World Matchplay £800,000 £200,000 £100,000 £50,000 £30,000 £15,000 £10,000    
World Grand Prix £600,000 £130,000 £60,000 £30,000 £20,000 £12,500 £7,500    
European Championship £500,000 £120,000 £60,000 £32,000 £20,000 £10,000 £6,000    
Grand Slam of Darts £650,000 £150,000 £70,000 £50,000 £25,000 £12,250 £5,000    
Players Championship Finals £500,000 £100,000 £50,000 £25,000 £15,000 £10,000 £5,000 £2,500  
PDC Pro Tour                    
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To get a better idea of potential earnings, here is the breakdown of the major ranking television events and PDC Pro Tour events and the prize money that is afforded. Everyone wants the biggest prizes on offer, some may have to be happy with whatever they can earn along the way.

Of course, the subject of earnings is vitally important to any man or woman who throws arrows for a living and ultimately it all boils down to trying to make a living. Not only to pay the bills, but to also get a better ranking the PDC’s Order of Merit.

The Order of Merit is a rolling two-year earnings list that affords those at the higher end to the better paying tournaments. The more you earn over that rolling period, the more likely you are to appear at Alexandra Palace.

For example, here are there necessary cut off points for three of the biggest annual competitions: 

Players qualify for certain televised ranking events based on their world ranking from the PDC Order of Merit, including:

🎯 Cazoo World Darts Championship - Top 32 at cut-off date 

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🎯 Betfred World Matchplay - Top 16 at cut-off date 

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🎯 BoyleSports World Grand Prix - Top 16 at cut-off date

World Grand Prix Darts Betting Guide
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The top 32 is the most important cut-off point of all and here is what the list currently looks like at the time of writing:  

Position Name Value
1 Michael Smith £1,273,250
2 Michael van Gerwen £1,156,000
3 Peter Wright £1,153,250
4 Gerwyn Price £773,250
5 Rob Cross £543,000
6 Luke Humphries £539,500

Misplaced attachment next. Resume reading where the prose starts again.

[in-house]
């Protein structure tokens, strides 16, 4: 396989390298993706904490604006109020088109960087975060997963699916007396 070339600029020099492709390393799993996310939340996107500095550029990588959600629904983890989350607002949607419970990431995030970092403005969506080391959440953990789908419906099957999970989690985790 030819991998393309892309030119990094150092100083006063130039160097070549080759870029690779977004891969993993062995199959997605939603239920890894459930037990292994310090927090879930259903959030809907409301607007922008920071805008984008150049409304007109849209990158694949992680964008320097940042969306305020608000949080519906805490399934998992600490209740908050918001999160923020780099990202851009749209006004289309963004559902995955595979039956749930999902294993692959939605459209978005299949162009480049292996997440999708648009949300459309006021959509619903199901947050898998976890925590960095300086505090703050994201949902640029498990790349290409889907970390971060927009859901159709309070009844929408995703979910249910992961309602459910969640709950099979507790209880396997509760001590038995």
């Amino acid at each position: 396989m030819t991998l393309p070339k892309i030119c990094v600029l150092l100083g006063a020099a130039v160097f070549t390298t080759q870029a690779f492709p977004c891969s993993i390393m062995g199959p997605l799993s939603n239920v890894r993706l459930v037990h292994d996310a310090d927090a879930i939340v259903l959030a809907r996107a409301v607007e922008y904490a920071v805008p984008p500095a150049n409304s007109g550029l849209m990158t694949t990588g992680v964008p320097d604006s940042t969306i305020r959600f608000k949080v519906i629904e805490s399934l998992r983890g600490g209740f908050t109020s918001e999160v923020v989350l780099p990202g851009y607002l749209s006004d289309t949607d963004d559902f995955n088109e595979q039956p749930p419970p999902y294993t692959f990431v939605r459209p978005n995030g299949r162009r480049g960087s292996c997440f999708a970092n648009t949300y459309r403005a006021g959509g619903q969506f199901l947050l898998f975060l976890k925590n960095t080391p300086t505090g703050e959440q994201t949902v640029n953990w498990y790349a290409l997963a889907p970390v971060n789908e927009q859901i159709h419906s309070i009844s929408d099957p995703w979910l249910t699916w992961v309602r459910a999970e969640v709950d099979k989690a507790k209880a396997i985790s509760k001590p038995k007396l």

7 Jonny Clayton £519,250
8 Danny Noppert £490,750
9 Nathan Aspinall £481,000
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Current World Champion Michael Smith sits at the top of the list and the £500,000 he picked up at the start of 2023 sees him just get the better of Dutchman Michael Van Gerwen. Smith has £1.2m in earnings over the past two years, his nearest challenger is at £1.1m. 

Two of three men to surpass more than £1m in earnings during the allotted period and with former World Champion Peter Wright making up this illustrious trio, the margin between him and another man to conquer Alexandra Palace is a rather considerable one.

Micheal Smith 2023 PDC World Champion -
By Sven Mandel - Own work, CC BY-SA 4.0, https://commons.wikimedia.org/w/index.php?curid=92970763

Wright sits third after having earned £1.1m, Gerwyn Price is fourth having earned £773,000 over the past two years. Not a figure that the Welshman will turn down but one that highlights where the disparities start to begin. 

Once you get past Rob Clayton in seventh place, no player has earned over £500k. Remember Michael Smith earned this by winning the World Championship in 2023, this list is a measure over two years. 

🎯💰Who's hitting bullseye in earnings?

Current World Champ Michael Smith leads with £1.2m over two years, closely followed by Van Gerwen at £1.1m!💸 Peter Wright joins the £1m club, but disparity kicks in with Gerwyn Price's £773k. Beyond 7th place, earnings drop below £500k. 💸🏆